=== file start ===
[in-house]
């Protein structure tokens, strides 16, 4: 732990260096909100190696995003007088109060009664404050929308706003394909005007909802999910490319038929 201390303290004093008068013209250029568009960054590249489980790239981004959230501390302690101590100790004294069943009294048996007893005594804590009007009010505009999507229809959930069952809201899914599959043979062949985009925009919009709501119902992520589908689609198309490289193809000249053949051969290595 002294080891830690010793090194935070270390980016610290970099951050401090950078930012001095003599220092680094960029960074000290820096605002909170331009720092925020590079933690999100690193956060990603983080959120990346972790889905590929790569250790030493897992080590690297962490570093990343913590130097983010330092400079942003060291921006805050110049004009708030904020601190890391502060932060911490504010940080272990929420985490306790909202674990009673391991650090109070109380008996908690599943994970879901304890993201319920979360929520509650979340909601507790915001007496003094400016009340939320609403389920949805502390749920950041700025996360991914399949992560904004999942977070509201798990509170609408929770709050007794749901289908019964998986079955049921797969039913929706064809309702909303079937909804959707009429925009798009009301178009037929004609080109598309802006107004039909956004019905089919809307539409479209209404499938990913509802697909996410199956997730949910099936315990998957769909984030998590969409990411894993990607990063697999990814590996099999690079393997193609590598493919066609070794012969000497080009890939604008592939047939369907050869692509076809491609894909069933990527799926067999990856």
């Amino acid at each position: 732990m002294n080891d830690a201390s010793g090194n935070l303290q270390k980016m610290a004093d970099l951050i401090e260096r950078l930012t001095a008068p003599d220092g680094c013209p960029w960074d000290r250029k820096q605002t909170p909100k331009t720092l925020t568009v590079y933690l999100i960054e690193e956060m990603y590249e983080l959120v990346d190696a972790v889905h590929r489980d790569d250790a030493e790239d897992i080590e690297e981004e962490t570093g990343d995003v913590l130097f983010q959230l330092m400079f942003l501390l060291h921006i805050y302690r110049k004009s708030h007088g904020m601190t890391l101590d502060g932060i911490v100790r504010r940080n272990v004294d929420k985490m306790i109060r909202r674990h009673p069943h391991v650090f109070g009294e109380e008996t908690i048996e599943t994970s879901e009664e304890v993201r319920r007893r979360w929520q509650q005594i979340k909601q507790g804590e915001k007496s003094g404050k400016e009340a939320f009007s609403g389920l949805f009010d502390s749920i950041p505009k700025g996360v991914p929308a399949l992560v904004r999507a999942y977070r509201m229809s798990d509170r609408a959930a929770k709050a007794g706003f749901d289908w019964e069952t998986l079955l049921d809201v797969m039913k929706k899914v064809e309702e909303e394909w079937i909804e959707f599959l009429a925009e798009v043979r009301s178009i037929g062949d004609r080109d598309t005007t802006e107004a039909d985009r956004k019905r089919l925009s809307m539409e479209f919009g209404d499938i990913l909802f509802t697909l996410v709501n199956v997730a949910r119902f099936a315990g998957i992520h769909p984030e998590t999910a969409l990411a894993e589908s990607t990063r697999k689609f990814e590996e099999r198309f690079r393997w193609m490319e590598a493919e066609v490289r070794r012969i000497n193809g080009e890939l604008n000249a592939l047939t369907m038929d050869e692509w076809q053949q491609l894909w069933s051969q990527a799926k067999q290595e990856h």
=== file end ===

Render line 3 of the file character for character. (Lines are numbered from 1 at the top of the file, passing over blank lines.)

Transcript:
């Amino acid at each position: 732990m002294n080891d830690a201390s010793g090194n935070l303290q270390k980016m610290a004093d970099l951050i401090e260096r950078l930012t001095a008068p003599d220092g680094c013209p960029w960074d000290r250029k820096q605002t909170p909100k331009t720092l925020t568009v590079y933690l999100i960054e690193e956060m990603y590249e983080l959120v990346d190696a972790v889905h590929r489980d790569d250790a030493e790239d897992i080590e690297e981004e962490t570093g990343d995003v913590l130097f983010q959230l330092m400079f942003l501390l060291h921006i805050y302690r110049k004009s708030h007088g904020m601190t890391l101590d502060g932060i911490v100790r504010r940080n272990v004294d929420k985490m306790i109060r909202r674990h009673p069943h391991v650090f109070g009294e109380e008996t908690i048996e599943t994970s879901e009664e304890v993201r319920r007893r979360w929520q509650q005594i979340k909601q507790g804590e915001k007496s003094g404050k400016e009340a939320f009007s609403g389920l949805f009010d502390s749920i950041p505009k700025g996360v991914p929308a399949l992560v904004r999507a999942y977070r509201m229809s798990d509170r609408a959930a929770k709050a007794g706003f749901d289908w019964e069952t998986l079955l049921d809201v797969m039913k929706k899914v064809e309702e909303e394909w079937i909804e959707f599959l009429a925009e798009v043979r009301s178009i037929g062949d004609r080109d598309t005007t802006e107004a039909d985009r956004k019905r089919l925009s809307m539409e479209f919009g209404d499938i990913l909802f509802t697909l996410v709501n199956v997730a949910r119902f099936a315990g998957i992520h769909p984030e998590t999910a969409l990411a894993e589908s990607t990063r697999k689609f990814e590996e099999r198309f690079r393997w193609m490319e590598a493919e066609v490289r070794r012969i000497n193809g080009e890939l604008n000249a592939l047939t369907m038929d050869e692509w076809q053949q491609l894909w069933s051969q990527a799926k067999q290595e990856h």